Pixelmon’s founder was accused of scamming his investors of $70 million with his NFT collection after its initial reveal in late February 2022. The source of outrage was the crude style of the NFTs, as well as the fact that some seemed to be broken.
If Pixelmon sounds familiar, it may be because it’s a play off of Pokémon. Similar to Pokémon, these NFTs can be caught in-game and then sold, or traded, later on. Those who participate in the first drop are promised exclusive access to land on the game’s world, called Eden. Additionally, the first drop of NFTs would not be catchable in-game, making it a once-in-a-lifetime opportunity.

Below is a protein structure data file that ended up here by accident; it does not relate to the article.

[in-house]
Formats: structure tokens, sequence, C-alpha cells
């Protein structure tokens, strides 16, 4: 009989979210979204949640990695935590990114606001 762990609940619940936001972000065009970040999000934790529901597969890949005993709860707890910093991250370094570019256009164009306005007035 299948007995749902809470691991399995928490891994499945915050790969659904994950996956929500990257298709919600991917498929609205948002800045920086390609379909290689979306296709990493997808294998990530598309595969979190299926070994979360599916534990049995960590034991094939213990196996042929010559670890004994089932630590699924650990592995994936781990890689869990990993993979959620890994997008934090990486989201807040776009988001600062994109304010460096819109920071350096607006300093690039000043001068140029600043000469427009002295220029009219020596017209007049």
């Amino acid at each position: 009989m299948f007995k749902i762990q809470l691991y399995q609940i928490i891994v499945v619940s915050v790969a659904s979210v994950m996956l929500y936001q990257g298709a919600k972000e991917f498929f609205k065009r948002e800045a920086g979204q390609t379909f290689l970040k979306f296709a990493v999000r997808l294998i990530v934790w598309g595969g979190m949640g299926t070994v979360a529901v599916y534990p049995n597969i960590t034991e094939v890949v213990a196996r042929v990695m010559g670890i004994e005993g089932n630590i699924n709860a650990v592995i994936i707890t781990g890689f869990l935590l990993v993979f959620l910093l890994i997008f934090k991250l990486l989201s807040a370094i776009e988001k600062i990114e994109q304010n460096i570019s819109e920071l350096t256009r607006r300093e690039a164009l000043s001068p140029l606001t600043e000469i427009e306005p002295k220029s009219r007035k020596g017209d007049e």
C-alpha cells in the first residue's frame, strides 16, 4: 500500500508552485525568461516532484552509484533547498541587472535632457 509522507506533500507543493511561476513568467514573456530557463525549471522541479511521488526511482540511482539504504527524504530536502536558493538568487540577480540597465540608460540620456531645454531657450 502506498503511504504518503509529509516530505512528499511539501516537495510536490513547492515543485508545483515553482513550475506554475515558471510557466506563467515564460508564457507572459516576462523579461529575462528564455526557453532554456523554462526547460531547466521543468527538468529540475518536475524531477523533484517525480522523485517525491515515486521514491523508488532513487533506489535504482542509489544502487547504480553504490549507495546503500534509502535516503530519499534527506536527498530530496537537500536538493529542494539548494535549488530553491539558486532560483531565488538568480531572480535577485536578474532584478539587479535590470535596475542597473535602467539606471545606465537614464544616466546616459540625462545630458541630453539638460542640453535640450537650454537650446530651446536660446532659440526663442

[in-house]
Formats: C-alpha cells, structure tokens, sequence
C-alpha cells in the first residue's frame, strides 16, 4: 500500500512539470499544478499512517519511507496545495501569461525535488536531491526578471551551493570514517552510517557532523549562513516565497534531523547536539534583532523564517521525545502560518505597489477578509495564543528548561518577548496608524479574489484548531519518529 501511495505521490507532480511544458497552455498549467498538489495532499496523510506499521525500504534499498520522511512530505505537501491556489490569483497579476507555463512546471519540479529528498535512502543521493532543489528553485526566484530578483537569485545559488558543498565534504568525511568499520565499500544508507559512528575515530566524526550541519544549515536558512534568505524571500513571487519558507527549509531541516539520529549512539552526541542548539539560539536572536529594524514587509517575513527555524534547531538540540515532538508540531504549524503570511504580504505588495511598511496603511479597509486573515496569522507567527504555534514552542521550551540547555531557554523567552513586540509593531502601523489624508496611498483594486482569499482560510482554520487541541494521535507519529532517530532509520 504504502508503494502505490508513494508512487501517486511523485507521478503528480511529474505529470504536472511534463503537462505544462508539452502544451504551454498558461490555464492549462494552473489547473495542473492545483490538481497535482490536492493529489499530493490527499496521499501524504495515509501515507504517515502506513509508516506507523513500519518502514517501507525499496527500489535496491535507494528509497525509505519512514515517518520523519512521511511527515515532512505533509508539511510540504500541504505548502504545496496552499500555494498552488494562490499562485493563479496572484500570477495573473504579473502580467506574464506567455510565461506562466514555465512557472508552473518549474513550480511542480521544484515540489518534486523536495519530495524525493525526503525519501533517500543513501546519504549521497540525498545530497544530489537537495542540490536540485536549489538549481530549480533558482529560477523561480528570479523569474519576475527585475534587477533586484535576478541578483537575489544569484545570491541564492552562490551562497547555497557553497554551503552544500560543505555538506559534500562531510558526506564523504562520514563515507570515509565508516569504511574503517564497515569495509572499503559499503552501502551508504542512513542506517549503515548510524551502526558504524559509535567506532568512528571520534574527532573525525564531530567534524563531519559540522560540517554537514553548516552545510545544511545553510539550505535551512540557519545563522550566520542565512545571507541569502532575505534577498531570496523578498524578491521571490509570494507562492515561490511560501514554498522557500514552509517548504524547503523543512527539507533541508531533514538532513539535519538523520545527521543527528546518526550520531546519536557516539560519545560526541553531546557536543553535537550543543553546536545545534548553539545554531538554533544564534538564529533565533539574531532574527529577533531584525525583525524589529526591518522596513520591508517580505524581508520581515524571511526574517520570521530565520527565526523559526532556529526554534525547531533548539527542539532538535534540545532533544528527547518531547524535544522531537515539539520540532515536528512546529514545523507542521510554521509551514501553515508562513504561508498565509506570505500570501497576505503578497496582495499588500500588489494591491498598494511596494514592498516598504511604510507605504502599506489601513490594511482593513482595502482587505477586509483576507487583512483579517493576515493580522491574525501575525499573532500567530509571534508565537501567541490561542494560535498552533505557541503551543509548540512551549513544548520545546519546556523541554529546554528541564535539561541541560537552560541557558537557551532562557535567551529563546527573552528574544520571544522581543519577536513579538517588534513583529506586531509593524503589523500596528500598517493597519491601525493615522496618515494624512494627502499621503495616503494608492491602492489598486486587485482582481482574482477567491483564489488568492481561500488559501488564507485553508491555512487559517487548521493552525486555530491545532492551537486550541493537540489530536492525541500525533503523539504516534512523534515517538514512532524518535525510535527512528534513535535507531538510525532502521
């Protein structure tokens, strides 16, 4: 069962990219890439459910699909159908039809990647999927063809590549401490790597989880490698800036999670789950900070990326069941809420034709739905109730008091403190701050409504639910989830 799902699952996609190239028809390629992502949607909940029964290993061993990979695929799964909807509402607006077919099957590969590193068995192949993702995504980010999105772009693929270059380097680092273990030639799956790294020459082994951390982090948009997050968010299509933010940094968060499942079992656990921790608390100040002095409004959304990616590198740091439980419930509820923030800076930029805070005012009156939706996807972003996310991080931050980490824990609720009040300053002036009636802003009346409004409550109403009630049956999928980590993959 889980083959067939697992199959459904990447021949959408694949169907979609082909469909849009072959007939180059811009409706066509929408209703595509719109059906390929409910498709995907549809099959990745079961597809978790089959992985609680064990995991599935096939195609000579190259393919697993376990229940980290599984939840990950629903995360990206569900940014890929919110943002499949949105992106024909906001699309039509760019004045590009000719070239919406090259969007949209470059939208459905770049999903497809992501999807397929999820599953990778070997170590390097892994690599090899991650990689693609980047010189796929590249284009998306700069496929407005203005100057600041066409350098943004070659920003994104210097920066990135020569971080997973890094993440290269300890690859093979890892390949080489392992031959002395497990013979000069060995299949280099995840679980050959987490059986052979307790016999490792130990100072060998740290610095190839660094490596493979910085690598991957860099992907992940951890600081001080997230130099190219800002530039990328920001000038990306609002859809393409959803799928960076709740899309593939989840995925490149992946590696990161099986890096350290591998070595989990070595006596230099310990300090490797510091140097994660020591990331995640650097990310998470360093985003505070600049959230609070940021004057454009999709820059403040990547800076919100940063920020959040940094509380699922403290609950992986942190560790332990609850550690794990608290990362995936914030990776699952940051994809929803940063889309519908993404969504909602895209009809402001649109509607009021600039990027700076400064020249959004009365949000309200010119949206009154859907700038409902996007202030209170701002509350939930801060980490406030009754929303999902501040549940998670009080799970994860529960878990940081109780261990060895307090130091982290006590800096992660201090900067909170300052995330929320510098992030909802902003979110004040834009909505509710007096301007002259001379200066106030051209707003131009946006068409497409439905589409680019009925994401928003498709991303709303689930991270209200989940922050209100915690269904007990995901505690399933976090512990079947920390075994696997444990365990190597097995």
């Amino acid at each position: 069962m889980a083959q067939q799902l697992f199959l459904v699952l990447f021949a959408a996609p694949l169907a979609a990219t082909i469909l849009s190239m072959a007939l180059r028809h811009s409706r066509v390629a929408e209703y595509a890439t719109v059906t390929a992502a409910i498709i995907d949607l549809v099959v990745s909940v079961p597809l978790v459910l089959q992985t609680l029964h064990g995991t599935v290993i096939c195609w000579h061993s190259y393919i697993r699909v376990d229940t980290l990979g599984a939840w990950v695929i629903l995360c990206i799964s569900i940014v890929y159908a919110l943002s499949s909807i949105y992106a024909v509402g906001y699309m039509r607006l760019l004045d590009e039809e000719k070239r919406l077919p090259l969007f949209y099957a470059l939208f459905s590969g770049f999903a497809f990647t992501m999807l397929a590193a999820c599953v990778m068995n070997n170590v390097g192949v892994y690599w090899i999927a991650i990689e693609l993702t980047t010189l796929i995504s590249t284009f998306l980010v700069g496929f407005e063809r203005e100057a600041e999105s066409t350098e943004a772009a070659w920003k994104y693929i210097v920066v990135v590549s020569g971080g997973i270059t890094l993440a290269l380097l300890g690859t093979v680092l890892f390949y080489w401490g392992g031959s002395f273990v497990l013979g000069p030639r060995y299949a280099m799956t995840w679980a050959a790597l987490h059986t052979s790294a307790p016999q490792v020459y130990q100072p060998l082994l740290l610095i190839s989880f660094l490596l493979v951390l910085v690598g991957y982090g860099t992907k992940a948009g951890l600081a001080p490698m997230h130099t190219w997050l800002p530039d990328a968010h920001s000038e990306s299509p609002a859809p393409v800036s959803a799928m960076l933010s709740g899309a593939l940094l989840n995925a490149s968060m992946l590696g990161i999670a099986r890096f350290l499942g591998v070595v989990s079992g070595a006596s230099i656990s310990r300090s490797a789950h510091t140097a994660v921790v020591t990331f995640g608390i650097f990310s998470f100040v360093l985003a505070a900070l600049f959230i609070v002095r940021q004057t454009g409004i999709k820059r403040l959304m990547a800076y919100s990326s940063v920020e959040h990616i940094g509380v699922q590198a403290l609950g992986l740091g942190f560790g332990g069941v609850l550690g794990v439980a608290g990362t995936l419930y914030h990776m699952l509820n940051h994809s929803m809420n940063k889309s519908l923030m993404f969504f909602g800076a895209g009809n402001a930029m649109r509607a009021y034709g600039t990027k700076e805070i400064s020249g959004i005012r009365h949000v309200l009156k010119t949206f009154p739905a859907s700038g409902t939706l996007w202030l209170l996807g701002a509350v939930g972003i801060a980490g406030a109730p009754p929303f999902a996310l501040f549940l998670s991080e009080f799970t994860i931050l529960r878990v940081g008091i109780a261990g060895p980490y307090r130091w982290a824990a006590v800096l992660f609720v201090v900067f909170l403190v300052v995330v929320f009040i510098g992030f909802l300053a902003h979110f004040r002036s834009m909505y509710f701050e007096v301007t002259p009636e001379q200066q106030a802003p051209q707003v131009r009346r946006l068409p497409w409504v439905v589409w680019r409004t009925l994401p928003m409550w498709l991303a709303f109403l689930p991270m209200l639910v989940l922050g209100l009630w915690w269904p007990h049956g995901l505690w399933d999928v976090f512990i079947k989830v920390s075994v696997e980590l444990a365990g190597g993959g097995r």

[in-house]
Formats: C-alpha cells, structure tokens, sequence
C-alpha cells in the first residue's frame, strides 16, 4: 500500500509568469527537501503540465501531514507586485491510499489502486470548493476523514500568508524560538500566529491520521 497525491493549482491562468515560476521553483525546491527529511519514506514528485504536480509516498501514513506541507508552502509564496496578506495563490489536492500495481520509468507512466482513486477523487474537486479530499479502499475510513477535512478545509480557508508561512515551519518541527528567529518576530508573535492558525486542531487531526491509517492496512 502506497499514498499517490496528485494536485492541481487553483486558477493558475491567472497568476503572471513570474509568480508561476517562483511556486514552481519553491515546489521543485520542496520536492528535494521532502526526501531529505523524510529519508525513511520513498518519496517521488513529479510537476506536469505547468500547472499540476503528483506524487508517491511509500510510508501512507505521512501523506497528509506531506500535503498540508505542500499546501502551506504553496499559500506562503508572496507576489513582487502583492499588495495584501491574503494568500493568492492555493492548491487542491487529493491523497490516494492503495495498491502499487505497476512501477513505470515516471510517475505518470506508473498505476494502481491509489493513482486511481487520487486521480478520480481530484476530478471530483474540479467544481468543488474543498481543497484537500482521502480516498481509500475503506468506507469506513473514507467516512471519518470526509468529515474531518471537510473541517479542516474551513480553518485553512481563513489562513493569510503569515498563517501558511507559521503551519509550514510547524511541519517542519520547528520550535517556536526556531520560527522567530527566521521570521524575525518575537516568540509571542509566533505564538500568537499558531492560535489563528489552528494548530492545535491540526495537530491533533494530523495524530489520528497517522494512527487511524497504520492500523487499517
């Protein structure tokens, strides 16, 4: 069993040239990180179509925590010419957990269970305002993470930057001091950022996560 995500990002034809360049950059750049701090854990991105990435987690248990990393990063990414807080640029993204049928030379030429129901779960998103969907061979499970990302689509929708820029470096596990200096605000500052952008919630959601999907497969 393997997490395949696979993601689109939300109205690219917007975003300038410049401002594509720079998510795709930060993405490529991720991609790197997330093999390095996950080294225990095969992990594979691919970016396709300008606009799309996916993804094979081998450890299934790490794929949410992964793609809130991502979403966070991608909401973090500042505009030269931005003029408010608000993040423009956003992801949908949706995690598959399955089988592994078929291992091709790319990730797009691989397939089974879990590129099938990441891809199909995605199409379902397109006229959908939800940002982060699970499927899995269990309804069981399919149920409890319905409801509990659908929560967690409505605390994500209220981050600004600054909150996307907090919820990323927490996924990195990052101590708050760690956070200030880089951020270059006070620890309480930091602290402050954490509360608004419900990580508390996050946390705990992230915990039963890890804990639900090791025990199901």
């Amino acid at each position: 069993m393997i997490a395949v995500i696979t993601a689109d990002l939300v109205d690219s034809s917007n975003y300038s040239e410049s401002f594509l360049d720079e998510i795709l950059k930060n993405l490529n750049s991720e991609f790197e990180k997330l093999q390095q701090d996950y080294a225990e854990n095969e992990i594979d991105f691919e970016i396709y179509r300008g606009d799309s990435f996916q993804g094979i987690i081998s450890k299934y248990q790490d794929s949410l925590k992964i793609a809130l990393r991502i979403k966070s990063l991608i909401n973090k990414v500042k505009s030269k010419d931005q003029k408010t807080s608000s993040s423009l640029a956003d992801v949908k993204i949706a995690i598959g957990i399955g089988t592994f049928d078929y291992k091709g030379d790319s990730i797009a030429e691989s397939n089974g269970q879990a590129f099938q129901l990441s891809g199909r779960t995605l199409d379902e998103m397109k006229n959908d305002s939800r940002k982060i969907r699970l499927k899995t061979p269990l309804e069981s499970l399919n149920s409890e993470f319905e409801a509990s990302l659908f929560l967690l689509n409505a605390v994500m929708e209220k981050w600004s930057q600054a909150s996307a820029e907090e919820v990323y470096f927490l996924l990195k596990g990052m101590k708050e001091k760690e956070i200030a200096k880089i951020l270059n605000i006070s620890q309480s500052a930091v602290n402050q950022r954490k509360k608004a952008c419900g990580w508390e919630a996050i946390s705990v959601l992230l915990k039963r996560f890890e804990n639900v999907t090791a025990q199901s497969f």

So far, so good, right? Wrong! When Pixelmon dropped its prized and highly anticipated NFTs on OpenSea, the response was anything but enthusiastic. Pixelmon under-delivered with their NFT collection, leaving buyers frustrated and feeling scammed. Pixelmon responded to the uproar by issuing a public apology and explaining that the drop didn’t accurately reflect the final version of the Pixelmon NFT. On Discord, the founder called it a “horrible mistake.”